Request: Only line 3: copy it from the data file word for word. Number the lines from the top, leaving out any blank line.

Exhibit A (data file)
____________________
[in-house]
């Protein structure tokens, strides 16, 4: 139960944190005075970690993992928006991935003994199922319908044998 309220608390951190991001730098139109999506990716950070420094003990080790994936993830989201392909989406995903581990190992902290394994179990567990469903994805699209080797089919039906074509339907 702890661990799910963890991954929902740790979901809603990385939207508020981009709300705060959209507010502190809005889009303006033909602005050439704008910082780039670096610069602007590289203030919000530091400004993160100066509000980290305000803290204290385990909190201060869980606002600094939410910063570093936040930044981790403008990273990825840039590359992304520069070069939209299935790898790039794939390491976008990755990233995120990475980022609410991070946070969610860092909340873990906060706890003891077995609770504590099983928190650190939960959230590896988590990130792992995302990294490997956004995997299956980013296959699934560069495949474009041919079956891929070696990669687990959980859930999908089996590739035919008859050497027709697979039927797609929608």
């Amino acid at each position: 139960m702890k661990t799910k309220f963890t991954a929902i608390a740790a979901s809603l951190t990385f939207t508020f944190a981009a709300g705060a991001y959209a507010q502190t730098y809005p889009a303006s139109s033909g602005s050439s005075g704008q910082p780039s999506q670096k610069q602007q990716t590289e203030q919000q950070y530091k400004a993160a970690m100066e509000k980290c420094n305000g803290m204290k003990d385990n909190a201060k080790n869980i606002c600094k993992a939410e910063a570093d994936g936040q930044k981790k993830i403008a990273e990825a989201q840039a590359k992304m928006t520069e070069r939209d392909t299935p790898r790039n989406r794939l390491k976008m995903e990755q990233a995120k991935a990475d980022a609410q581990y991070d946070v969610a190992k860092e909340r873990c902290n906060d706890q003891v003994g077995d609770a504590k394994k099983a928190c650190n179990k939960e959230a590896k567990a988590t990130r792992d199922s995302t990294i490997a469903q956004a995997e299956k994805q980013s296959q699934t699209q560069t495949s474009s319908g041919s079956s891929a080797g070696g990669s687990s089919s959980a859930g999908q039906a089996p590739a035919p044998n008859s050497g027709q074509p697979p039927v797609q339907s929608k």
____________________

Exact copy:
């Amino acid at each position: 139960m702890k661990t799910k309220f963890t991954a929902i608390a740790a979901s809603l951190t990385f939207t508020f944190a981009a709300g705060a991001y959209a507010q502190t730098y809005p889009a303006s139109s033909g602005s050439s005075g704008q910082p780039s999506q670096k610069q602007q990716t590289e203030q919000q950070y530091k400004a993160a970690m100066e509000k980290c420094n305000g803290m204290k003990d385990n909190a201060k080790n869980i606002c600094k993992a939410e910063a570093d994936g936040q930044k981790k993830i403008a990273e990825a989201q840039a590359k992304m928006t520069e070069r939209d392909t299935p790898r790039n989406r794939l390491k976008m995903e990755q990233a995120k991935a990475d980022a609410q581990y991070d946070v969610a190992k860092e909340r873990c902290n906060d706890q003891v003994g077995d609770a504590k394994k099983a928190c650190n179990k939960e959230a590896k567990a988590t990130r792992d199922s995302t990294i490997a469903q956004a995997e299956k994805q980013s296959q699934t699209q560069t495949s474009s319908g041919s079956s891929a080797g070696g990669s687990s089919s959980a859930g999908q039906a089996p590739a035919p044998n008859s050497g027709q074509p697979p039927v797609q339907s929608k």